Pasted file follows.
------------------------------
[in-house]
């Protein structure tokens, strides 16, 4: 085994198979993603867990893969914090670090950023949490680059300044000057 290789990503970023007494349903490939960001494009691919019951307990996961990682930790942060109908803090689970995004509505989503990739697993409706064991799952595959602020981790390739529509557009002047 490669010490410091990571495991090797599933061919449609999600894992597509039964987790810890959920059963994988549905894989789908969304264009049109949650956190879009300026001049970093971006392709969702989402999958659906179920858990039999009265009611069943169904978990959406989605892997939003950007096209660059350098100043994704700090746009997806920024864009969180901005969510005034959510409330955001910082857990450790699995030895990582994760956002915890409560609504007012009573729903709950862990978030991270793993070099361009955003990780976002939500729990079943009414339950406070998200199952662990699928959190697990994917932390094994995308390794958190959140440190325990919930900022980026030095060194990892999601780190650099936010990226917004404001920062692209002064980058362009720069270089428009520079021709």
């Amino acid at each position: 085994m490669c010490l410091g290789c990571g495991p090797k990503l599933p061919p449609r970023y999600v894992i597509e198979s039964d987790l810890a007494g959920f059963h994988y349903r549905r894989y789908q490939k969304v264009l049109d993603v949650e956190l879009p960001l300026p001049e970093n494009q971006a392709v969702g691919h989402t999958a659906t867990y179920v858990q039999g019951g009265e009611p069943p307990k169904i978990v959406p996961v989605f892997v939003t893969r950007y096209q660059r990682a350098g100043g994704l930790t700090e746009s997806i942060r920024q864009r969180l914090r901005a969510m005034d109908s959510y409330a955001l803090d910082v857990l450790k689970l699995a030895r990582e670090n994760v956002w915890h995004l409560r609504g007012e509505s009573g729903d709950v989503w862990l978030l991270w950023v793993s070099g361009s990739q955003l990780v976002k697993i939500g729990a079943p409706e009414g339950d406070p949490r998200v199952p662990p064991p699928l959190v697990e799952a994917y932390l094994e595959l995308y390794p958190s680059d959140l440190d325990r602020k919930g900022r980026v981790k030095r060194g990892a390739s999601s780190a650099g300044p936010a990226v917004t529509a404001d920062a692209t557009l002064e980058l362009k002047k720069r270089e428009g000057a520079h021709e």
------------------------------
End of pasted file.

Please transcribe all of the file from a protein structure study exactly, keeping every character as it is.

[in-house]
């Protein structure tokens, strides 16, 4: 085994198979993603867990893969914090670090950023949490680059300044000057 290789990503970023007494349903490939960001494009691919019951307990996961990682930790942060109908803090689970995004509505989503990739697993409706064991799952595959602020981790390739529509557009002047 490669010490410091990571495991090797599933061919449609999600894992597509039964987790810890959920059963994988549905894989789908969304264009049109949650956190879009300026001049970093971006392709969702989402999958659906179920858990039999009265009611069943169904978990959406989605892997939003950007096209660059350098100043994704700090746009997806920024864009969180901005969510005034959510409330955001910082857990450790699995030895990582994760956002915890409560609504007012009573729903709950862990978030991270793993070099361009955003990780976002939500729990079943009414339950406070998200199952662990699928959190697990994917932390094994995308390794958190959140440190325990919930900022980026030095060194990892999601780190650099936010990226917004404001920062692209002064980058362009720069270089428009520079021709």
């Amino acid at each position: 085994m490669c010490l410091g290789c990571g495991p090797k990503l599933p061919p449609r970023y999600v894992i597509e198979s039964d987790l810890a007494g959920f059963h994988y349903r549905r894989y789908q490939k969304v264009l049109d993603v949650e956190l879009p960001l300026p001049e970093n494009q971006a392709v969702g691919h989402t999958a659906t867990y179920v858990q039999g019951g009265e009611p069943p307990k169904i978990v959406p996961v989605f892997v939003t893969r950007y096209q660059r990682a350098g100043g994704l930790t700090e746009s997806i942060r920024q864009r969180l914090r901005a969510m005034d109908s959510y409330a955001l803090d910082v857990l450790k689970l699995a030895r990582e670090n994760v956002w915890h995004l409560r609504g007012e509505s009573g729903d709950v989503w862990l978030l991270w950023v793993s070099g361009s990739q955003l990780v976002k697993i939500g729990a079943p409706e009414g339950d406070p949490r998200v199952p662990p064991p699928l959190v697990e799952a994917y932390l094994e595959l995308y390794p958190s680059d959140l440190d325990r602020k919930g900022r980026v981790k030095r060194g990892a390739s999601s780190a650099g300044p936010a990226v917004t529509a404001d920062a692209t557009l002064e980058l362009k002047k720069r270089e428009g000057a520079h021709e």